Progression and Transition to Secondary Education: How Wide Are the Disparities within and between Slum and Non-Slum Communities?
Frederick Mugisha, African Population and Health Research Center (APHRC)
Inequities in transition to secondary schooling are a major source of subsequent disadvantage in employment, health and life chances. The slum population posses an even greater challenge, especially in Africa; in part due to increasing urbanization and slum conditions, which exacerbate subsequent inequities. But how wide are these inequities? We use six-year retrospective data (2005-2000) from slum and non-slum areas of Nairobi to construct cohorts at primary school level, 1, 4, 7 and 8 in year 2000 and follow them to 2005. Results show wide differences in secondary school transition between non-slum and slum children. For primary 1 cohort, 99 percent non-slum and 97 percent slum children are in school after follow-up. In contrast however, in primary 7 cohort, its 86 percent in non-slum and 28 percent in slum. This will likely disadvantage slum children to achieve universal primary school access and completion, gender equity, and decent work for youth.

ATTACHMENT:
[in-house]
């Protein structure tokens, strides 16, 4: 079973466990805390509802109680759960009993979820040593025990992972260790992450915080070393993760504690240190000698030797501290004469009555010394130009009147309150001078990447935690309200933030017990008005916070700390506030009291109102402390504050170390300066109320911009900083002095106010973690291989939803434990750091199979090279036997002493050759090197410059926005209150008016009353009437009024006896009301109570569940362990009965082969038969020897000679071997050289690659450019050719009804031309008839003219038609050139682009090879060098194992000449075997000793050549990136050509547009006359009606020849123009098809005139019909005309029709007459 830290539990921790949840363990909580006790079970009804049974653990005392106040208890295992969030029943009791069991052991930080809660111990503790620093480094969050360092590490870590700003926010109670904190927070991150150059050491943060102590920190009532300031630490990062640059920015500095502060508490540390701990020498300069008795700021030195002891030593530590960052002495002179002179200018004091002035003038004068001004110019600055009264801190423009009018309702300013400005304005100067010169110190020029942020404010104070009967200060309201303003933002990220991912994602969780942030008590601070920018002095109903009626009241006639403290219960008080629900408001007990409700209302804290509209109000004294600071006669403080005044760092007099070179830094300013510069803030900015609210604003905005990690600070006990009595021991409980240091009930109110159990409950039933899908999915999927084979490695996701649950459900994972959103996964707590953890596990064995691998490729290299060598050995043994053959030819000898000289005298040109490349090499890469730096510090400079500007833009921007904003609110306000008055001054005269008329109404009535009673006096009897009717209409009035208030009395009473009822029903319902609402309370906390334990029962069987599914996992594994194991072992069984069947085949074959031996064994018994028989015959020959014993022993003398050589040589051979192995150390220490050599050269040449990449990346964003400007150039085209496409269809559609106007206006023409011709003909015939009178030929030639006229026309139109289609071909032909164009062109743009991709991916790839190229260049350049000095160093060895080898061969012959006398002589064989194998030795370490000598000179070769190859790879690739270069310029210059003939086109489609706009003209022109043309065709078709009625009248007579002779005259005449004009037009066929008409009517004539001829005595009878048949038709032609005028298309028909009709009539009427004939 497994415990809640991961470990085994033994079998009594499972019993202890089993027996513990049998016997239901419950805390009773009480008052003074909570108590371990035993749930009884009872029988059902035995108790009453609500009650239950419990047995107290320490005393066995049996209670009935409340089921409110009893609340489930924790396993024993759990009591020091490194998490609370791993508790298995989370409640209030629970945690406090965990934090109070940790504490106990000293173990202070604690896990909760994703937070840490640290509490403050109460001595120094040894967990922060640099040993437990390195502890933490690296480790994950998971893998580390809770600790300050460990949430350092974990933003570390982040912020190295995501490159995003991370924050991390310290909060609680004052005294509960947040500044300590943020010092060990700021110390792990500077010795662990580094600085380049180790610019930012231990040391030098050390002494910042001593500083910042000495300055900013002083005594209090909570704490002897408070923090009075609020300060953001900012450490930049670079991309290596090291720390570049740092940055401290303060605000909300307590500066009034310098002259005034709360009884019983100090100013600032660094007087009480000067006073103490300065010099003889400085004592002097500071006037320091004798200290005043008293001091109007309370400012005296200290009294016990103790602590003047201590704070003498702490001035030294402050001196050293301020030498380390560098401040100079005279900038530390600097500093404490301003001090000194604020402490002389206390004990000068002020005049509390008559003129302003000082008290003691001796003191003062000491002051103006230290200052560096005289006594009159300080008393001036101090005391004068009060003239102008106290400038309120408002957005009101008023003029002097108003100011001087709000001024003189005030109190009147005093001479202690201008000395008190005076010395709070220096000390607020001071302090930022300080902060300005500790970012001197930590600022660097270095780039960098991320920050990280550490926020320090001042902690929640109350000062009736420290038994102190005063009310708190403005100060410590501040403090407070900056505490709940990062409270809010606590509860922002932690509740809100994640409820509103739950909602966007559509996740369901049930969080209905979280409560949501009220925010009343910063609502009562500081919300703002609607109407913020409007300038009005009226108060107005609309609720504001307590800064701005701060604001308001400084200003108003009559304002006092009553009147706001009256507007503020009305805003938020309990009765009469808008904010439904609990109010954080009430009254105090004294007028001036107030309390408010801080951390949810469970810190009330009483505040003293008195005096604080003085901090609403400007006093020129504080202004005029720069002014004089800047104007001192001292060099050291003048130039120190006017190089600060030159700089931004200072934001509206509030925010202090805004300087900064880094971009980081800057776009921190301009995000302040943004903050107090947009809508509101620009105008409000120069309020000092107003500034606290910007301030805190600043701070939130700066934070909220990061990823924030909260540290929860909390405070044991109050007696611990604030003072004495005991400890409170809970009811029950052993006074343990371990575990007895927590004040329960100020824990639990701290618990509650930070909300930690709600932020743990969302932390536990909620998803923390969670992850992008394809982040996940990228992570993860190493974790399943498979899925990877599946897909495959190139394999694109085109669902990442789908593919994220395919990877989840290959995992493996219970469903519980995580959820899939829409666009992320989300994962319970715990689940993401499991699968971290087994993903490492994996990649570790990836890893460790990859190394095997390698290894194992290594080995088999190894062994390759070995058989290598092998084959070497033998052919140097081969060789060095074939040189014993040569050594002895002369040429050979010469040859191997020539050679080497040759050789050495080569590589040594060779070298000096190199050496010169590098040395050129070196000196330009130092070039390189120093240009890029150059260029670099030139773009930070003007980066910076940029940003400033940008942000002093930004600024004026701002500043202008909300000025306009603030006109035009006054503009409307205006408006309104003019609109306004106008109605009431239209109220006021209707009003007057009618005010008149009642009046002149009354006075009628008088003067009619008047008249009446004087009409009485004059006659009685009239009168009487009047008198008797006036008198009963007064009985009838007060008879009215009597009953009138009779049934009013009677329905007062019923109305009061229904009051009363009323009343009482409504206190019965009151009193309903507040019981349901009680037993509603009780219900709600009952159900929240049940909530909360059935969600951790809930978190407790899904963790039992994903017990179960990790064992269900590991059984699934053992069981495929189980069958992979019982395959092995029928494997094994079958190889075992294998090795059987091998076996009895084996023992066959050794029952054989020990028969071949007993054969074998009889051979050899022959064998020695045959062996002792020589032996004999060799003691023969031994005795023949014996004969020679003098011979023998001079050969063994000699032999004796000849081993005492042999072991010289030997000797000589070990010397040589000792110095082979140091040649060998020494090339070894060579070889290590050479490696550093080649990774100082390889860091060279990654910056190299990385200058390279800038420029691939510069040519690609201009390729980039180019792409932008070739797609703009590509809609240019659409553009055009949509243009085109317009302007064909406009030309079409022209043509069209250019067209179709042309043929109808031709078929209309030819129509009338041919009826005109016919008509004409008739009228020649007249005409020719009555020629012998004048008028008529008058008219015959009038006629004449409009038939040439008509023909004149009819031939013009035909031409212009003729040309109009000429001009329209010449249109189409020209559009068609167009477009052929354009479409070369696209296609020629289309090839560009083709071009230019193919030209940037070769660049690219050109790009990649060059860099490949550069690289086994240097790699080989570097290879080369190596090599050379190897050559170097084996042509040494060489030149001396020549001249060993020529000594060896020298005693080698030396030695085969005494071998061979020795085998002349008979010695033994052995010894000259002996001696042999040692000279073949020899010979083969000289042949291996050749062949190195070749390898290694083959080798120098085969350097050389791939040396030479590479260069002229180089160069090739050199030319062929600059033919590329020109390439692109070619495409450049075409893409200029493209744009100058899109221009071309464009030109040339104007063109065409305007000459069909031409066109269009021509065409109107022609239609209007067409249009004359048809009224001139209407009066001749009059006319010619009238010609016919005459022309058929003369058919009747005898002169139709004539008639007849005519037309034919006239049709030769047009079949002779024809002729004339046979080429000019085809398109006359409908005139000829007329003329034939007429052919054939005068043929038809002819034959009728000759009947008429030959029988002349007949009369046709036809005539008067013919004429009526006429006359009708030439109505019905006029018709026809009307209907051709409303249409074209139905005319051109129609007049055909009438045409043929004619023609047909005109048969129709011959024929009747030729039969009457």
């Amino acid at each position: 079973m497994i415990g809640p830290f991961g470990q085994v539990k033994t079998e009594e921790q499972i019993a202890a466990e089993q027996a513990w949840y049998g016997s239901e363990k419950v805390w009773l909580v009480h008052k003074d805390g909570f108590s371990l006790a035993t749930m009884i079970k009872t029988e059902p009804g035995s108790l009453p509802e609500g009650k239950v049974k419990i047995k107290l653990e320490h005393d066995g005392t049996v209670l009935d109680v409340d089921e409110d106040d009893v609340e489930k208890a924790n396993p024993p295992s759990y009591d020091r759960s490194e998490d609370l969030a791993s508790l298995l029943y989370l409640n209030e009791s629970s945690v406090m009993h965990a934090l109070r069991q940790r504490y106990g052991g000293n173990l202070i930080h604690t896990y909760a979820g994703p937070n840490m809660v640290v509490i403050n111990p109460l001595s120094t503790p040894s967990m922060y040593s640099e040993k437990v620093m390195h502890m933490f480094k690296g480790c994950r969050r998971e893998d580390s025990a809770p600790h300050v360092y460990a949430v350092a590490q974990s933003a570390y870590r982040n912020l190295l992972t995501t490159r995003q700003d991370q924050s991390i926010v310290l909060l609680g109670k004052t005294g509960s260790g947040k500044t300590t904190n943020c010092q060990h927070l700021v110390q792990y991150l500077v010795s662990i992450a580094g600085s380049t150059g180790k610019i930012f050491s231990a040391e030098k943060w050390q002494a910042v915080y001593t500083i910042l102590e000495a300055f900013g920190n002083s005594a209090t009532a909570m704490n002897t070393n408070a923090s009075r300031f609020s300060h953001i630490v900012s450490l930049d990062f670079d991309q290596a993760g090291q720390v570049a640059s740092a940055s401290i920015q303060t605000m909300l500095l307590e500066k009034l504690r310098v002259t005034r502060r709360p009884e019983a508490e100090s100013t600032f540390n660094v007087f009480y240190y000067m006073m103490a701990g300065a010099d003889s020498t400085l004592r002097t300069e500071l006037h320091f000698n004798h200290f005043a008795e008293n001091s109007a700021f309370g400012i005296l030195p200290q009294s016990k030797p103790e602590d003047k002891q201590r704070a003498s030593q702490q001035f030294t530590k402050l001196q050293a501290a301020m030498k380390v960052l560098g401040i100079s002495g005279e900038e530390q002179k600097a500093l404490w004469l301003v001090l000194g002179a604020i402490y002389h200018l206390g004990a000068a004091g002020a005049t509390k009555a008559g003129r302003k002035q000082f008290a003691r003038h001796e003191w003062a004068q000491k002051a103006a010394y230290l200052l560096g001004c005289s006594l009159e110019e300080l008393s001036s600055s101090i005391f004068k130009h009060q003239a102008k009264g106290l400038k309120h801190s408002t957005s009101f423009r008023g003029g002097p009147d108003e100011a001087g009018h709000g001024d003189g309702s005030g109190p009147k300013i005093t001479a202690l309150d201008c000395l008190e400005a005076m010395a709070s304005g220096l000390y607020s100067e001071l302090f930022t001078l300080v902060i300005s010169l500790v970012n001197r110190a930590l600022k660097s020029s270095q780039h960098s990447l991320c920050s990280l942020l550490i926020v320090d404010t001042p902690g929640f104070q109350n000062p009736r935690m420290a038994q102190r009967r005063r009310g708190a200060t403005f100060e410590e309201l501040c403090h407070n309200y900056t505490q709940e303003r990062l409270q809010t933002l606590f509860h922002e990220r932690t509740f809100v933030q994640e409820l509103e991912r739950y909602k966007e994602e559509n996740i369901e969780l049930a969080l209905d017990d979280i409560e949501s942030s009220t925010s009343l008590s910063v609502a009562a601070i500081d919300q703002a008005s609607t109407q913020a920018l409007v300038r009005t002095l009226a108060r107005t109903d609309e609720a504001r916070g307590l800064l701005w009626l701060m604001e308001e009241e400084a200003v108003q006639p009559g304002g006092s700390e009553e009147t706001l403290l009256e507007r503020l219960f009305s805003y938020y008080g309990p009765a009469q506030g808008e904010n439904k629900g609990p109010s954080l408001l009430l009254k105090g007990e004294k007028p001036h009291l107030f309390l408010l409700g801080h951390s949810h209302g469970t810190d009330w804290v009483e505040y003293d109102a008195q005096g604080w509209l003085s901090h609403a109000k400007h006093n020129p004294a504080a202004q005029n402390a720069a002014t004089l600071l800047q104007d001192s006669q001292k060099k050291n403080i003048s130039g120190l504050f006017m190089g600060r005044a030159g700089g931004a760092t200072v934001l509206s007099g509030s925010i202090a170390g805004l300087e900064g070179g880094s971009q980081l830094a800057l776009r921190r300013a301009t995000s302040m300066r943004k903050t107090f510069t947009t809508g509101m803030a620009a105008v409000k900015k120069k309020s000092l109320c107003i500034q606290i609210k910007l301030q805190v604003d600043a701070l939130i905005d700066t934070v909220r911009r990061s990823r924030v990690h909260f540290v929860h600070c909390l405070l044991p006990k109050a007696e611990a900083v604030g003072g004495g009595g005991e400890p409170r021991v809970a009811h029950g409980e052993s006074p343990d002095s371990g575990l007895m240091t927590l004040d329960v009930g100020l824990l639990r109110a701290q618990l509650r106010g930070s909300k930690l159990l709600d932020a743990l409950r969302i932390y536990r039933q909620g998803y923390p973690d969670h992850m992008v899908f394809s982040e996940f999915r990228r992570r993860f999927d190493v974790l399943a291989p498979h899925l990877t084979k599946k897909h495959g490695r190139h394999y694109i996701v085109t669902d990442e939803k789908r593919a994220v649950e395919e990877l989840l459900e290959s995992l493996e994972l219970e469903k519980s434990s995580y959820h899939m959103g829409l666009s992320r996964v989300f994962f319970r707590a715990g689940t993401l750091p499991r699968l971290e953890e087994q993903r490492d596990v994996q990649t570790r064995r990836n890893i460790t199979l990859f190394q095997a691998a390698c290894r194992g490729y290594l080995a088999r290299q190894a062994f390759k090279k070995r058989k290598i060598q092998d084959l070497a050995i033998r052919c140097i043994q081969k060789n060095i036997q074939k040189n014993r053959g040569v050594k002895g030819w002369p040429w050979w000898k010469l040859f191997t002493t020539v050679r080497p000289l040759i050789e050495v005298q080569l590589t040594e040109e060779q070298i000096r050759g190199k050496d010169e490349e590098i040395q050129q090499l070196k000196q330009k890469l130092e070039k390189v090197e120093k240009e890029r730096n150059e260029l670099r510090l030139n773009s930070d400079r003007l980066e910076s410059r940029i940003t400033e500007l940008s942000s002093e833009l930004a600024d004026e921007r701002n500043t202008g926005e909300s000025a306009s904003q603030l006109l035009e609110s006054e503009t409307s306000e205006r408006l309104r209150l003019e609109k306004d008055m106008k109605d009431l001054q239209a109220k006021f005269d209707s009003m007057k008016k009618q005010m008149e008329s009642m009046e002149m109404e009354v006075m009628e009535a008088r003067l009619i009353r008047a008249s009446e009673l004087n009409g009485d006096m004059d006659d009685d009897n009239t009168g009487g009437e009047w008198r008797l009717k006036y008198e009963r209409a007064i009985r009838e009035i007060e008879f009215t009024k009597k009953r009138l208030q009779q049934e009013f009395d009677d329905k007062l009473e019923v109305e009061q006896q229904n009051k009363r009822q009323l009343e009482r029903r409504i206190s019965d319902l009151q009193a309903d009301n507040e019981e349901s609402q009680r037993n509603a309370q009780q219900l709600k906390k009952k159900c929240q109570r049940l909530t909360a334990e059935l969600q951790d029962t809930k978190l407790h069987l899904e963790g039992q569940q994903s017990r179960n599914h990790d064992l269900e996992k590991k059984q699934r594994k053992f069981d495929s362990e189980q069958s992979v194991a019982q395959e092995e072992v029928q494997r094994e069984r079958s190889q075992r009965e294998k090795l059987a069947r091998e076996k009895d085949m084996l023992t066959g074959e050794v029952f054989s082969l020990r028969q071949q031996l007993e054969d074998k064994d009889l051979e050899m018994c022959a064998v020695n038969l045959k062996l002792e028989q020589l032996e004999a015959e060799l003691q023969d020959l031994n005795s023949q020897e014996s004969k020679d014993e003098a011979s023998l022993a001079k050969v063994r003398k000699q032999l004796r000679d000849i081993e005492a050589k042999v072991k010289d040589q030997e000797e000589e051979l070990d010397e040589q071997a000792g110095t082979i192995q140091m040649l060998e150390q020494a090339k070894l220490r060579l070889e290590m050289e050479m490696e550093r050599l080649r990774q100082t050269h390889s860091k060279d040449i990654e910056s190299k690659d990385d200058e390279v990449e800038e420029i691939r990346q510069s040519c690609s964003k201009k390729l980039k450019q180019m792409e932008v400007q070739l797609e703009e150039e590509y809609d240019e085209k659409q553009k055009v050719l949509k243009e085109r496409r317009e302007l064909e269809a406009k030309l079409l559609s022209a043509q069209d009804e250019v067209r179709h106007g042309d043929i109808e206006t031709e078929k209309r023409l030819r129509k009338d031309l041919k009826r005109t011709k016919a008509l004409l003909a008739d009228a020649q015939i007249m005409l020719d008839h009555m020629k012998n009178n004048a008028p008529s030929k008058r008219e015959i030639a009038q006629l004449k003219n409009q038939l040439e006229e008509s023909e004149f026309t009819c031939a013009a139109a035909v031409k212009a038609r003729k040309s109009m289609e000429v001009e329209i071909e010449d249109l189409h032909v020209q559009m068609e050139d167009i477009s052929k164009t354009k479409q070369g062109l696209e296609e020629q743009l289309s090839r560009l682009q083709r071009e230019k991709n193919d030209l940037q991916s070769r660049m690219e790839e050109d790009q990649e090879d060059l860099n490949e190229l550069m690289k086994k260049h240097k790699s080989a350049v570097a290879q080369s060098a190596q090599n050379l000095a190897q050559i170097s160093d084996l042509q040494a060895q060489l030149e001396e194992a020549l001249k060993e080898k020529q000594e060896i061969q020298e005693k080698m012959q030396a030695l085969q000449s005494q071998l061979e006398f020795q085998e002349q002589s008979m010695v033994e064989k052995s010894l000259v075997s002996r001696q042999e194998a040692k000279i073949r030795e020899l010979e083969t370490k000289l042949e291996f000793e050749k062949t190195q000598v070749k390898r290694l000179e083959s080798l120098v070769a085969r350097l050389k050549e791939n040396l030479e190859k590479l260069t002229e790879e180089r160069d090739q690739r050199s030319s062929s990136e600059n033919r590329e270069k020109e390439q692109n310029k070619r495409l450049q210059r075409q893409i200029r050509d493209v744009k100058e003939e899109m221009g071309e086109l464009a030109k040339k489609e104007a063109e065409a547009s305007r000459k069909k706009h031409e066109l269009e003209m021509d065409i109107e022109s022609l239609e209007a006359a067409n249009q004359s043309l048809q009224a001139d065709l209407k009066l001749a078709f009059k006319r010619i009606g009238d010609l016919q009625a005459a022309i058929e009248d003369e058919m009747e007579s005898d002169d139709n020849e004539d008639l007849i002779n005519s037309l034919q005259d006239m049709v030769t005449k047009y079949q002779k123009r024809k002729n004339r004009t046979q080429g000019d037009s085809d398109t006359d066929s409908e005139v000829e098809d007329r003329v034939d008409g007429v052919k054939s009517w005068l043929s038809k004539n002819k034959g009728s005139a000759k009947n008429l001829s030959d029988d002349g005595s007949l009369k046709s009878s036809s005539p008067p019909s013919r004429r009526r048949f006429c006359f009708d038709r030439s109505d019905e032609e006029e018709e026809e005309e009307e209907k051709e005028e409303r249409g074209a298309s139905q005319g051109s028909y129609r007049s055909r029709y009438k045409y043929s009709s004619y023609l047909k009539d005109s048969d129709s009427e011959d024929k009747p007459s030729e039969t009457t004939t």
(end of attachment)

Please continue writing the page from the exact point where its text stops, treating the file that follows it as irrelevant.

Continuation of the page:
Presented in Poster Session 2